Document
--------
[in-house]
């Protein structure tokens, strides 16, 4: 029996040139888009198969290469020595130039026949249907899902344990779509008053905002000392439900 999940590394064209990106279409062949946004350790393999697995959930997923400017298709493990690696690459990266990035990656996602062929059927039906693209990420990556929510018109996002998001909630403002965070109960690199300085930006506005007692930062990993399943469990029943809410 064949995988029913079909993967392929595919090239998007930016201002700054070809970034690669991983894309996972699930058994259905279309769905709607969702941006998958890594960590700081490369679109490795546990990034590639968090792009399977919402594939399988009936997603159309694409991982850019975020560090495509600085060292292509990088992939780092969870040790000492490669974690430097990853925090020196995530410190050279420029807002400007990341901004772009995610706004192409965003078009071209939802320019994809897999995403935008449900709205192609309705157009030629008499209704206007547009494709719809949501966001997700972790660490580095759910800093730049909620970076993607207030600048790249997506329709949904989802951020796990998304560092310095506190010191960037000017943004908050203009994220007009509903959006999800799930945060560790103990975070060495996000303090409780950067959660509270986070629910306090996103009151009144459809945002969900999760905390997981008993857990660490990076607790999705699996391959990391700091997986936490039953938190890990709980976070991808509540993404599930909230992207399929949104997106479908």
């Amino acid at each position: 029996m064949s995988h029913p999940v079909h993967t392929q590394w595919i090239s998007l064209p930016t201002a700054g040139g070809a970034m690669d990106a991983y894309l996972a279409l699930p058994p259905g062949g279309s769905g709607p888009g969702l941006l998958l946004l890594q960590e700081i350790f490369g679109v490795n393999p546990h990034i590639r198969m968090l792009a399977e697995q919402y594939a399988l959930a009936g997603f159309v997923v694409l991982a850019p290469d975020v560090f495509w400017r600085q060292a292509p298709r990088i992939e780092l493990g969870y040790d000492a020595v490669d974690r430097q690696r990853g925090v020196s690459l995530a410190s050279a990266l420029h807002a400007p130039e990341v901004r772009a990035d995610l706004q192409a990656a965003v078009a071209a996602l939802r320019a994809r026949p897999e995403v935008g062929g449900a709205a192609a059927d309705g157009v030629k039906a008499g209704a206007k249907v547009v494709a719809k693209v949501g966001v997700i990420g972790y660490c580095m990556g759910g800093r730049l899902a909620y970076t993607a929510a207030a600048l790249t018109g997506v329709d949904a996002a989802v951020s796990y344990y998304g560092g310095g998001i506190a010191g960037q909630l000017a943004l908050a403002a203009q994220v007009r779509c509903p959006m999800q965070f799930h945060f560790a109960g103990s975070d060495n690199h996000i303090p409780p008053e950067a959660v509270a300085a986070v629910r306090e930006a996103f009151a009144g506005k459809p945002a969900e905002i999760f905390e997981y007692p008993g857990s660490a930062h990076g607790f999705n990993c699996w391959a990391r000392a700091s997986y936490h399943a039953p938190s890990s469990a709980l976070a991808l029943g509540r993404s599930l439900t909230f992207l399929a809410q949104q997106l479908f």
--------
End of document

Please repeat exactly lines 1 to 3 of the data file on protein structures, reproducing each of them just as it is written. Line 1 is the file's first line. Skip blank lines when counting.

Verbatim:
[in-house]
């Protein structure tokens, strides 16, 4: 029996040139888009198969290469020595130039026949249907899902344990779509008053905002000392439900 999940590394064209990106279409062949946004350790393999697995959930997923400017298709493990690696690459990266990035990656996602062929059927039906693209990420990556929510018109996002998001909630403002965070109960690199300085930006506005007692930062990993399943469990029943809410 064949995988029913079909993967392929595919090239998007930016201002700054070809970034690669991983894309996972699930058994259905279309769905709607969702941006998958890594960590700081490369679109490795546990990034590639968090792009399977919402594939399988009936997603159309694409991982850019975020560090495509600085060292292509990088992939780092969870040790000492490669974690430097990853925090020196995530410190050279420029807002400007990341901004772009995610706004192409965003078009071209939802320019994809897999995403935008449900709205192609309705157009030629008499209704206007547009494709719809949501966001997700972790660490580095759910800093730049909620970076993607207030600048790249997506329709949904989802951020796990998304560092310095506190010191960037000017943004908050203009994220007009509903959006999800799930945060560790103990975070060495996000303090409780950067959660509270986070629910306090996103009151009144459809945002969900999760905390997981008993857990660490990076607790999705699996391959990391700091997986936490039953938190890990709980976070991808509540993404599930909230992207399929949104997106479908």
């Amino acid at each position: 029996m064949s995988h029913p999940v079909h993967t392929q590394w595919i090239s998007l064209p930016t201002a700054g040139g070809a970034m690669d990106a991983y894309l996972a279409l699930p058994p259905g062949g279309s769905g709607p888009g969702l941006l998958l946004l890594q960590e700081i350790f490369g679109v490795n393999p546990h990034i590639r198969m968090l792009a399977e697995q919402y594939a399988l959930a009936g997603f159309v997923v694409l991982a850019p290469d975020v560090f495509w400017r600085q060292a292509p298709r990088i992939e780092l493990g969870y040790d000492a020595v490669d974690r430097q690696r990853g925090v020196s690459l995530a410190s050279a990266l420029h807002a400007p130039e990341v901004r772009a990035d995610l706004q192409a990656a965003v078009a071209a996602l939802r320019a994809r026949p897999e995403v935008g062929g449900a709205a192609a059927d309705g157009v030629k039906a008499g209704a206007k249907v547009v494709a719809k693209v949501g966001v997700i990420g972790y660490c580095m990556g759910g800093r730049l899902a909620y970076t993607a929510a207030a600048l790249t018109g997506v329709d949904a996002a989802v951020s796990y344990y998304g560092g310095g998001i506190a010191g960037q909630l000017a943004l908050a403002a203009q994220v007009r779509c509903p959006m999800q965070f799930h945060f560790a109960g103990s975070d060495n690199h996000i303090p409780p008053e950067a959660v509270a300085a986070v629910r306090e930006a996103f009151a009144g506005k459809p945002a969900e905002i999760f905390e997981y007692p008993g857990s660490a930062h990076g607790f999705n990993c699996w391959a990391r000392a700091s997986y936490h399943a039953p938190s890990s469990a709980l976070a991808l029943g509540r993404s599930l439900t909230f992207l399929a809410q949104q997106l479908f």